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Judicial and Military reform


The President and his spokespersons have been denying the allegation by Supreme Court Chief Justice Renato Corona that his impeachment is an assault against the entire judiciary, in the latter’s obvious tactic to drum up sympathy and support from that branch of government which former President Erap once said is made up of “hoodlums in robes.”  But yes, instead of a coy response, the President should expand his dragnet in word and deed to cleanse it of its notoriously institutionalized graft and corruption and inefficiency.  Everyone knows how the simplest of cases drag for years in the courts, so that those who are mistakenly accused and jailed but later acquitted nevertheless end up punished (along with their families) for a crime they did not commit.  And by now, it should be clear that reform will not come from within the judicial system.  Our  judicial stewards need to be dragged kicking and screaming to a Faustian purgatory to put the fear of God in them.

But even more than the judiciary, one other institution that badly needs reforming is the Armed Forces.  The current manhunt for the military terror turned criminal fugitive retired Major Gen. Jovito “The Butcher” Palparan and the recent filing of murder charges against 10 Navy officers by the Ombudsman for the alleged murder 16 years ago of Ensign Phillip Andrew Pestano are but two of several episodes  that reveal how dangerously depraved the Philippine military have become.  The Pestano affair is especially significant to us people in Mindanao because he was allegedly killed by his own colleagues because he resisted their criminal activities such as smuggling guns to the Abu Sayyaf, who then use those firearms to kill priests and school children.  Or, to warlords in Maguindanao who then use them to kill defenseless journalists and women. And ahh, the generals – everything from conniving in election fraud to miserably snitching on the combat rations of their foot soldiers so they can have their yummy retirement “pabaons.”    It is a litany of horrors that can go on and on.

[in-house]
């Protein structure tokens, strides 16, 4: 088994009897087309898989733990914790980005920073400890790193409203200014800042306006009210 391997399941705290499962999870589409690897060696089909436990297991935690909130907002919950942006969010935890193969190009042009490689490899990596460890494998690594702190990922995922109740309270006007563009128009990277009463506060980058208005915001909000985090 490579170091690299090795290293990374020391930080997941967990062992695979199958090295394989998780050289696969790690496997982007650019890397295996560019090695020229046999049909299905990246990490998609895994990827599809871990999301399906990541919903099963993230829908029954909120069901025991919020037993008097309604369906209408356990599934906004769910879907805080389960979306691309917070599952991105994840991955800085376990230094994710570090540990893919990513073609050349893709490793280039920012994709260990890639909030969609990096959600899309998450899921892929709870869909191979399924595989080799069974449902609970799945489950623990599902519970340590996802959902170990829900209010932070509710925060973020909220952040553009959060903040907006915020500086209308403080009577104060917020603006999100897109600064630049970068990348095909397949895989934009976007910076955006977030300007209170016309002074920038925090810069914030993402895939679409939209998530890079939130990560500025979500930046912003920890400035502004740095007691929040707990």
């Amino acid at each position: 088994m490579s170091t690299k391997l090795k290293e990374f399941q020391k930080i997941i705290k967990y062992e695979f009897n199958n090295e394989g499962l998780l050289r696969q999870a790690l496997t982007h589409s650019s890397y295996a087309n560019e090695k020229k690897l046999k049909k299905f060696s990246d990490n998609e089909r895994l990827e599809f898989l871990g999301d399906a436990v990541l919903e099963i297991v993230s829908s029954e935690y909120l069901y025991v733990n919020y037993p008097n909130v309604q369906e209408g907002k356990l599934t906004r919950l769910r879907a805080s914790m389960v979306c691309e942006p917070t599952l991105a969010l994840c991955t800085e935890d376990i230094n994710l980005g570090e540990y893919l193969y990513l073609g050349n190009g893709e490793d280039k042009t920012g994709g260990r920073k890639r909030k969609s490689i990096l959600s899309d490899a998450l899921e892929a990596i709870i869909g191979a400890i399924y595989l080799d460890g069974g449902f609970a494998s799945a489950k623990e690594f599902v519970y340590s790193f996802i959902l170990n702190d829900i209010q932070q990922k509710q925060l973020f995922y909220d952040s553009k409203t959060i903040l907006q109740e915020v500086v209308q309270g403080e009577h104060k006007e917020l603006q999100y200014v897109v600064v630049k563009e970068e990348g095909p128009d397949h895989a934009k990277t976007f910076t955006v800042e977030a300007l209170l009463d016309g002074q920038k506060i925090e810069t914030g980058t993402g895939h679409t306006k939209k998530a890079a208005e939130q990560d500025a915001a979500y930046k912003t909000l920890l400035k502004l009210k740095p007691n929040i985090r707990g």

This institutionalized culture of impunity – the original version – was discussed in a short published opinion article very soon after Pres. Aquino assumed office, as if to warn him what he is up against in his campaign promise to rid government of corruption.    It is a reminder he did not need: his mother Cory suffered several military coup attempts that in sum demolished the dreams of the EDSA Revolution.  From the day the Philippine Armed Forces was organized, the article claimed, it  has served only the vested interests of the political and economic  elite of this country.

The reform and transformation of the judiciary and military to enable them to honor their respective mandates is looking like a very tough job, or an impossible one if left to PNoy and his aides  to do it all.   To succeed, the effort indeed should take the form of a peaceful revolution, a do-it-yourself phenomenon not unusual nowadays.   And going by history’s record, revolutions are successful only when they are articulated and pursued by society’s politically- strategic and  -capitalized middle and intelligent class. 

By Peace Advocates Zamboanga


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